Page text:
— -- A shooting survivor who was at the Inland Regional Center said the gunmen entered the Inland Regional Center in San Bernardino, California without saying a word and opened fire, her parents told ABC News, adding that she suffered from several gunshot wounds.
Her parents said they didn't know the extent of her injuries because she was just coming out of surgery at the Loma Linda University Medical Center. She was at the facility facility for the developmentally disabled to attend a work luncheon for the San Bernardino County Department of Public Health, they said.
Family members of shooting witnesses shared details of what was happening inside the facility, where a San Bernardino Department of Public Health function was being held, and the difficulties of finding out whether or not their loved ones were unharmed.
Chad Nwadike, of the San Bernardino Environmental Department, went to the men's room before the shooting started.
"While in there, there was a very big sound. Like Boom!," he said. "We thought something fell down. I didn’t know someone was shot."
At that point "Someone yelled: lie down, lie down. He was pointing at a bullet hole in the wall. We started hearing some shots.
"We got down until the police came."
A man named Marcos Aguilera told ABC News affiliate KABC that his wife was just evacuated from the facility, which cares for people with developmental disabilities.
"The guy came in next to her office and I guess started shooting," Aguilera said, adding that his wife and others locked themselves in her office.
"She said all she heard was the shots, she didn't get a chance to see anything," Aguilera added. "She texted me, she said that she was inside, there's a shooter inside shooting...she said I love you and I came over here."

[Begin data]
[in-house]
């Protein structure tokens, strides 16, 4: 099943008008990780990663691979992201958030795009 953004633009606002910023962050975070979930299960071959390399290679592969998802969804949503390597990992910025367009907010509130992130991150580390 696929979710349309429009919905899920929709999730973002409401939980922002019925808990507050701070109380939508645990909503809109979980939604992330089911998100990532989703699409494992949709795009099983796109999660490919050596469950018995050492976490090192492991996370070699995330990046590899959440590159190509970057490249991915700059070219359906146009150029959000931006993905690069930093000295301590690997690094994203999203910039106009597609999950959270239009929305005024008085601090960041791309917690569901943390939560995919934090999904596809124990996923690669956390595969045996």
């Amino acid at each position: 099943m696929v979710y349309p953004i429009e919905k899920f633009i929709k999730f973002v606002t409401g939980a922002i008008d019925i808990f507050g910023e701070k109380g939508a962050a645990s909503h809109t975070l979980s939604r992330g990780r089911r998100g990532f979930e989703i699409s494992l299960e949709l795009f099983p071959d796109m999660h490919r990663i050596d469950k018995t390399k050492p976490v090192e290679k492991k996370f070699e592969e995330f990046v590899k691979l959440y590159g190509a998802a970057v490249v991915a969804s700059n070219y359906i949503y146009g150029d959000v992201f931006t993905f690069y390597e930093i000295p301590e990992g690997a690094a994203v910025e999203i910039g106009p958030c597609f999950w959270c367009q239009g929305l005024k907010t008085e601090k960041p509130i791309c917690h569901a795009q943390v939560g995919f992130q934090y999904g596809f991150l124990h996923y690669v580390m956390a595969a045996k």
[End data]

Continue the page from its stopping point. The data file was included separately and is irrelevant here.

Terry Pettit's daughter, who was inside the building, sent him a text saying there was a shooting at her work and people were shot. She is currently hiding inside of an office.
"Pray for us," the text read.
Paul Lacroix said his son Casey, who works in the building, texted him about the shooting.
"They've got a good handle on it. It's not good seeing all the ambulances coming in and then going out," according to Lacroix's text.
Mark Scroggins’ daughter was also inside the building when the shooting started.
“She’s shaken up,” Scroggins said. “My loved one is safe and they need to do something. This is crazy, there are just too many shootings, too much bad stuff going on there.”
Gabriel Torres’ wife was on the phone with him while the shooting unfolded, hiding under a desk, Torres told KABC.
“She was terrified and I was terrified as well,” Torres said.
His wife, whose office is right by the window, watched as police hid behind palm trees and cars, he said.
“When [the police] were going in, that’s when she got even more scared,” Torres said. “She was horrified.”
Jose Nunez told KABC he called his wife’s cousin, who works inside the center, to invite her to a party this weekend.
“She said ‘There’s a shooter, there’s a shooter, Jose,’ and she hung up,” Nunez said.
He called her back but got no answer. He later texted her and she told him she was safe and at the golf club.
Chelsea and Kate Manfred’s grandmother was inside as well, on the third floor, when the fire alarm went off, Chelsea Manfred told KABC. She said her grandmother tried to leave but was pushed into a closet with the lights turned off until police knocked on the door.
“As soon as she got outside she was able to call us,” Chelsea Manfred said. “We just want her home.”
Kenny Dean said he was texting back and forth with a friend inside of the building, who asked him to give her mom a call to let her know she was OK.
Dean’s friend told him, “I’m just really scared."
“Your heart’s in your throat,” Dean replied, adding that he felt “a lot of anxiety.”
The San Bernardino Police Department said at least 14 people were dead and another 14 were injured in the shooting.